Man and Environment

COLORS: another step towards bird protection in wind farms

Detection of a hexacopter flying in a transverse direction in the wind farm over several adjoining antenna beams.
© Fraunhofer FHR

Detection of a hexacopter flying in a transverse direction in the wind farm over several adjoining antenna beams.

Experiments on the Mosel in Coblenz.
© Fraunhofer FHR

Experiments on the Mosel in Coblenz.

Detection of a cormorant in the presence of dynamic clutter caused by the flowage of the river Mosel.
© Fraunhofer FHR

Detection of a cormorant in the presence of dynamic clutter caused by the flowage of the river Mosel.

In times of climate change, growing importance is being attached to renewable energies and, in particular, wind energy. The suitability of a radar sensor as a bridge-builder between the profitable utilization of wind power and statutory bird protection regulations is currently being examined within the framework of the project COLORS.

Background and goals of the study

The study aimed to detect birds in the direct vicinity of wind turbines and analyze their movement in order to carry out a subsequent risk analysis. In cases where birds are in imminent danger, this radar could send a corresponding signal to the control network, whereby operation of the respective turbines can be halted.

The work is carried out in the light of court rulings similar to the decision of the Administrative Court in Minden [VG Minden, 08.08.2016 – 1 L 1155/16]. These provide for subsequent operational restrictions, i.e. the temporary deactivation of individual wind turbines when there is a significant lethal risk to birds of protected species. This case in Minden related to a black stork population which settled in the direct vicinity of wind turbines. The court stated that there was presently »no milder means that could equally guarantee the Black Stork's chance of survival.« The project COLORS takes the first step towards providing these milder means.

Preliminary work

The system parameters necessary to implement a corresponding sensor were determined on the basis of a feasibility study that was carried out in 2014. The results of the study show that a radar operating in the Ku-band with 20 W transmit power is suitable to meet the specified requirements. Aspects relating to the subsequent approval of the system by the Federal Network Agency were also considered. The feasibility study revealed that the antenna must have a high update rate to guarantee wide-area monitoring of the wind farm. Hence, a detailed examination of an electronically steerable antenna concept was carried out in the course of the COLORS study.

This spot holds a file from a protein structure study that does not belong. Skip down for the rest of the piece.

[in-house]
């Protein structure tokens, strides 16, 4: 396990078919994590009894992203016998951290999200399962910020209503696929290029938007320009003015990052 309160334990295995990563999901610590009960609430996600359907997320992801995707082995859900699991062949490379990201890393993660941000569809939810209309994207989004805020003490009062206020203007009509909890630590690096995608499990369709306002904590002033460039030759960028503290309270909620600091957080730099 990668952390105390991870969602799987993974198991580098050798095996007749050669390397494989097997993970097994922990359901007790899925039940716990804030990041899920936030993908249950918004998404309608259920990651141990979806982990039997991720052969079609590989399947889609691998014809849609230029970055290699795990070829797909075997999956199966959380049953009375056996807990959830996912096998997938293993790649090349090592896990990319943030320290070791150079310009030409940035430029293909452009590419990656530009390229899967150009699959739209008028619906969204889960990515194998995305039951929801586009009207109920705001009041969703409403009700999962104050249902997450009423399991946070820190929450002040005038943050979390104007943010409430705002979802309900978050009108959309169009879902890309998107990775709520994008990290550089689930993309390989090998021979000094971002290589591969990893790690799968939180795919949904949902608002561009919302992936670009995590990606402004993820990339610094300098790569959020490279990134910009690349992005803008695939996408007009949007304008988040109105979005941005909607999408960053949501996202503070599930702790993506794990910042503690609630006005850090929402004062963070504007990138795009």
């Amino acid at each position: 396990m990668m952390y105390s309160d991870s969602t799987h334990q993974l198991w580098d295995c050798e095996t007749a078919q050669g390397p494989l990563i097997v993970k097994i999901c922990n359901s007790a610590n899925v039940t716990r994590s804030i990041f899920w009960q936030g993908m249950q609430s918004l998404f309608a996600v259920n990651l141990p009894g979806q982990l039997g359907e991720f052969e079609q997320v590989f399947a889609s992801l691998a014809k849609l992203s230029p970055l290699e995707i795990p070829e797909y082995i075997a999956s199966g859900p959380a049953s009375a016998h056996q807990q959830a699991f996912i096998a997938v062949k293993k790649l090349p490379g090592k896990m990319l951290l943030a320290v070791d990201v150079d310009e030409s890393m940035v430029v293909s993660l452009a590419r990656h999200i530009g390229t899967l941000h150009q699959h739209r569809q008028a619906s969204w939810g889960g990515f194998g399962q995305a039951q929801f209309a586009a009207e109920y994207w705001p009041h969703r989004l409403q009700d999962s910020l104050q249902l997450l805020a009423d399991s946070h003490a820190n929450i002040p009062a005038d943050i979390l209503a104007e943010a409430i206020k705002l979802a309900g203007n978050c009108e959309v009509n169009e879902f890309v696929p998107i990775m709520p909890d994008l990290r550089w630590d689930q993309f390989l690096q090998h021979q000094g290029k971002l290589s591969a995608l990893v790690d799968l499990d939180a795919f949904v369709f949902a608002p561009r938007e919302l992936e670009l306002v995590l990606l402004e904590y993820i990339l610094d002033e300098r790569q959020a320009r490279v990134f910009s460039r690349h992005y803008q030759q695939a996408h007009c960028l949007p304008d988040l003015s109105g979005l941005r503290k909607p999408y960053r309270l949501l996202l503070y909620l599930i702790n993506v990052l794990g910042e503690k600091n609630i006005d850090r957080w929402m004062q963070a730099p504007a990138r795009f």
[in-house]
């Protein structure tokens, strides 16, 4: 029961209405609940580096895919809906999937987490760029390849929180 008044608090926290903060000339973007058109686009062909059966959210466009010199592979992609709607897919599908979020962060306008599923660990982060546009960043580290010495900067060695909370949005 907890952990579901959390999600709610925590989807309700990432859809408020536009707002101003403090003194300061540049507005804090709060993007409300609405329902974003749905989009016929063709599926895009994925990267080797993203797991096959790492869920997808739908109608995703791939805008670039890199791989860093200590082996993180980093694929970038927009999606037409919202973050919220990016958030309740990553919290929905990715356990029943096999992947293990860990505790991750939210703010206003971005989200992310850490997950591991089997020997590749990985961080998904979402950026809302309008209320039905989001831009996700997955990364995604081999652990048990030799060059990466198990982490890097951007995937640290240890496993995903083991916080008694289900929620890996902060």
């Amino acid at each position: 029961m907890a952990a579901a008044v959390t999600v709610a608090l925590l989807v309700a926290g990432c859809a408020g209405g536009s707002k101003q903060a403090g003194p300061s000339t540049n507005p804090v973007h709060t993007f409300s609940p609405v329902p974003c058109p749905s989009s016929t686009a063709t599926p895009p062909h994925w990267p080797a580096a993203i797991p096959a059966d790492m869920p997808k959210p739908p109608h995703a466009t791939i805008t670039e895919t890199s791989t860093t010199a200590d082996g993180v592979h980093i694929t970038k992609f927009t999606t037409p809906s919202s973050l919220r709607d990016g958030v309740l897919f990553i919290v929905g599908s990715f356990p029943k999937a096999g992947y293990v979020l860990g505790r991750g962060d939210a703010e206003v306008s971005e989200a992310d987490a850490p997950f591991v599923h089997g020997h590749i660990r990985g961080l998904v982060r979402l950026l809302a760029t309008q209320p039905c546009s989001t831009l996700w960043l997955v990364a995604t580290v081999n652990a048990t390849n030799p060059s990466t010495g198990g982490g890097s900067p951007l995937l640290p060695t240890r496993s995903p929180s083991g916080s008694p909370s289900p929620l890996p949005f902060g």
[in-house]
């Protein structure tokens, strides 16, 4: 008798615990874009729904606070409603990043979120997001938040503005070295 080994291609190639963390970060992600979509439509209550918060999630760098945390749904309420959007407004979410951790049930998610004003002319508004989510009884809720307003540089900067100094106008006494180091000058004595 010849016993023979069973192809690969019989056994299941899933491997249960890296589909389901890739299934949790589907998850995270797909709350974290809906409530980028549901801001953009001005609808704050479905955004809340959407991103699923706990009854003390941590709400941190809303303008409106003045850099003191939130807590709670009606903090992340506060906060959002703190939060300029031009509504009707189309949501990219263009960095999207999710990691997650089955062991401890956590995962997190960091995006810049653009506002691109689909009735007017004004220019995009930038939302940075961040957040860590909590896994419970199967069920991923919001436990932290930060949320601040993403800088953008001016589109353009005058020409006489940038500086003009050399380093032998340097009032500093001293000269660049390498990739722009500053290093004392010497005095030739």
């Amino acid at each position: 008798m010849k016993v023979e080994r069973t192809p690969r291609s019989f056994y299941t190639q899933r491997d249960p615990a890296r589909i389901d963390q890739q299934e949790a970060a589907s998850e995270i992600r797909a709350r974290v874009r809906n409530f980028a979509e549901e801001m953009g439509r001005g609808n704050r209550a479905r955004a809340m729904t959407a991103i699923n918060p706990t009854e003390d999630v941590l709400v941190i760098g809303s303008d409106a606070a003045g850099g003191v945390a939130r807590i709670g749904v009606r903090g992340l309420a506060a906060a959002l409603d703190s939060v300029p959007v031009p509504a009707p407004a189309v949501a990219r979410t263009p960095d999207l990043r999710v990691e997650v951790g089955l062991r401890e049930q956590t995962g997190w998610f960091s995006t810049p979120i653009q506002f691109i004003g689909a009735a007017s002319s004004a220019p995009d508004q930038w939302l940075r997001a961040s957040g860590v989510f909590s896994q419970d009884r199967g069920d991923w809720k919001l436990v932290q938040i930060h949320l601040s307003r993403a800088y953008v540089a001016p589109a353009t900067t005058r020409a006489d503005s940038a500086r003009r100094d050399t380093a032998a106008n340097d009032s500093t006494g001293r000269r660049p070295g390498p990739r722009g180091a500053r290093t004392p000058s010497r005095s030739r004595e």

Experimental tests

The functionality of the newly developed demonstrator system was tested within the framework of experimental measurements. The first measurements were taken inside a wind farm to investigate the effects of the wind turbines. On this occasion, there was no suitable bird in the wind farm and, for this reason, a hexacopter was used as a calibrated measurement object.

Similar to a bird, the hexacopter exhibited a varying flight path over time. The measurements, which covered a spread of 40°, included wind turbines and open fields. In spite of the reflections caused by the rotors of the wind turbines in the wind farm, it was possible to detect the hexacopter and measure its movement path. Figure 1 illustrates the capacities of the radar demonstrator. It shows a diagonal flight of the hexacopter in the wind farm. The observed movement is characterized by radial acceleration with simultaneous »migration« through the antenna beams. The radar therefore has the ability to measure lateral as well as radial movements. The vertical line in all of the illustrations in Figure 3 shows temporary interference caused by a wind turbine rotor in the direct vicinity of the hexacopter. Due to the periodic movement of the rotors, this interference can be suitably predicted.

Further measurements taken at a dam on the Mosel in Coblenz (comp. Fig.2) featured the measurement of a cormorant which, in terms of its body size, is similar to the stork cited in the court ruling in Minden [VG Minden, 08.08.2016 – 1 L 1155/16]. During the measurement, the bird started its flight at a distance of approximately 500 meters. The increasing speed can be clearly seen in Fig. 4, the Doppler spectrogram of a single spatial direction.

Outlook

Long-term tests, in which the influence of the wind turbines can be determined in different weather conditions, are necessary for the further development of the demonstrator system. Given that the speed and orientation of the wind turbines are determined by environmental influences, it was not possible to investigate all possible scenarios in the first test measurements. Tests, in which the waveform is optimized by means of an additional micro-Doppler analysis of the wing beats, are also planned.